If you live in or around metro Atlanta, you have been feeling temperatures into the 90s lately—a clear sign that summer is here. For many in Georgia summertime is synonymous with pool season.
Drowning is the leading cause of unintentional death for children between the ages of 1 and 4 and minority children drown in pools at an alarming rate. Since 2008, children between the ages of 1 and 3 have made up 67 percent of reported fatalities and 64 percent of injuries. In that same time span, African American children between the ages of 5 and 19 were 6 times more likely to drown in pools than white and Hispanic children that age, according to the Centers for Disease Control and Prevention. Data from USA Swimming indicate that 70 percent of African American children and 62 percent of Hispanic children cannot swim, making them more likely to drown.
The CPSC Pool or Spa Submersions: Estimated Injuries and Reported Fatalities, Report shows that each year there are:
- 390 pool or spa-related drownings for children younger than 15 with 76 percent (296) of the victims being younger than 5;
- 5,100 pool or spa-related emergency department-treated submersion injuries for children younger than 15 with 78 percent (4,000) of the injured being younger than 5.
So, with pool season about to be in full swing, this is part 1 of a 2-part blog dedicated to pool-safety. These tips will help keep you and your family safe when having fun in the pool:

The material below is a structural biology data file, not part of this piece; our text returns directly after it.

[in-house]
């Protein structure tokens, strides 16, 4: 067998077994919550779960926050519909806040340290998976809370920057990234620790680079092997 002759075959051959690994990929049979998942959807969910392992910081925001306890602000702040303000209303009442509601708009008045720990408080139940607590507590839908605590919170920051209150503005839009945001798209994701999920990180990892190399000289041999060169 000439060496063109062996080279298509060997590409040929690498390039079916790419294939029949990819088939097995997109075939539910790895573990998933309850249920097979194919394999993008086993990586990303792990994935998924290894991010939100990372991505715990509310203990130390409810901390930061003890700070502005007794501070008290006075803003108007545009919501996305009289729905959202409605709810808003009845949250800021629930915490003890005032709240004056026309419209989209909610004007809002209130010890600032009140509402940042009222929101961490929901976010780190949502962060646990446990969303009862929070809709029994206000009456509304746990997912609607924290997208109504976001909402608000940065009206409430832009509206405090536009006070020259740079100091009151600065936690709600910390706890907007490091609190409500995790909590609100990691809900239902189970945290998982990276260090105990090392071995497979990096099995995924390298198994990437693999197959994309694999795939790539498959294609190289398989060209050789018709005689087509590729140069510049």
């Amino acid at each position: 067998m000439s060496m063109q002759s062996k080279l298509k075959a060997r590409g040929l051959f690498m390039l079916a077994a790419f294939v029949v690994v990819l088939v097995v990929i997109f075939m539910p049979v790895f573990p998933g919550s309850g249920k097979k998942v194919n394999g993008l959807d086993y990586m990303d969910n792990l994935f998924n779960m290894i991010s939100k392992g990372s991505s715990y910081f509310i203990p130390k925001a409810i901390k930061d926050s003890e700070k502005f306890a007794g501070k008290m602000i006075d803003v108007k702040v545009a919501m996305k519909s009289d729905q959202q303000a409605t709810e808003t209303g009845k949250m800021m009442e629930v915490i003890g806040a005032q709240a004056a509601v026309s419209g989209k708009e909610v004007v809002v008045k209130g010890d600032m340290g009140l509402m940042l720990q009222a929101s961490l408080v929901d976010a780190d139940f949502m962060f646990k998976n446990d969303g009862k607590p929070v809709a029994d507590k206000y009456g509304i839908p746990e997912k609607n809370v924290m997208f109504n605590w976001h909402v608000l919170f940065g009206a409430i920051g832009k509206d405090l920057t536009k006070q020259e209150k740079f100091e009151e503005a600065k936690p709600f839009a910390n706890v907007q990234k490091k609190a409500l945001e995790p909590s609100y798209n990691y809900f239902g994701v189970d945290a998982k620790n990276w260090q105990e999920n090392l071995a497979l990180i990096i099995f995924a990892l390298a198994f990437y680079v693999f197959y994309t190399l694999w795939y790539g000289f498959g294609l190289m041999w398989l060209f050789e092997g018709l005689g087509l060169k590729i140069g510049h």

The fence should be at least four feet tall, with no openings more than four inches wide. The gate door should swing closed on its own and then latch or lock automatically. The latch or locking mechanism should be on the inside of the gate and in a location where a small child could not reach over the fence and unlock it. All furniture and other objects—tables, chairs, and other objects that a child could use to reach the lock or hop the fence should be stored inside the fence.
Teach children to swim and learn to swim yourself
Some children take to the water like swans and others need a little time to get the hang of it. If your child is going to be near a pool, then your child should learn how to swim. Additionally, you should also know how to swim. I once represented parents whose child drowned right in front of them—but they could not help because neither parent could swim. Make yourself a safety feature of the pool by learning to swim—it could save your child’s life.
If something does happen and emergency action needs to be taken, it is vital that you know CPR, especially if you have a home pool. You can learn CPR through the Red Cross. If you use a community pool, then make sure the pool has a trained lifeguard.
You can read Part 2 of Pool Safety Tips by clicking here.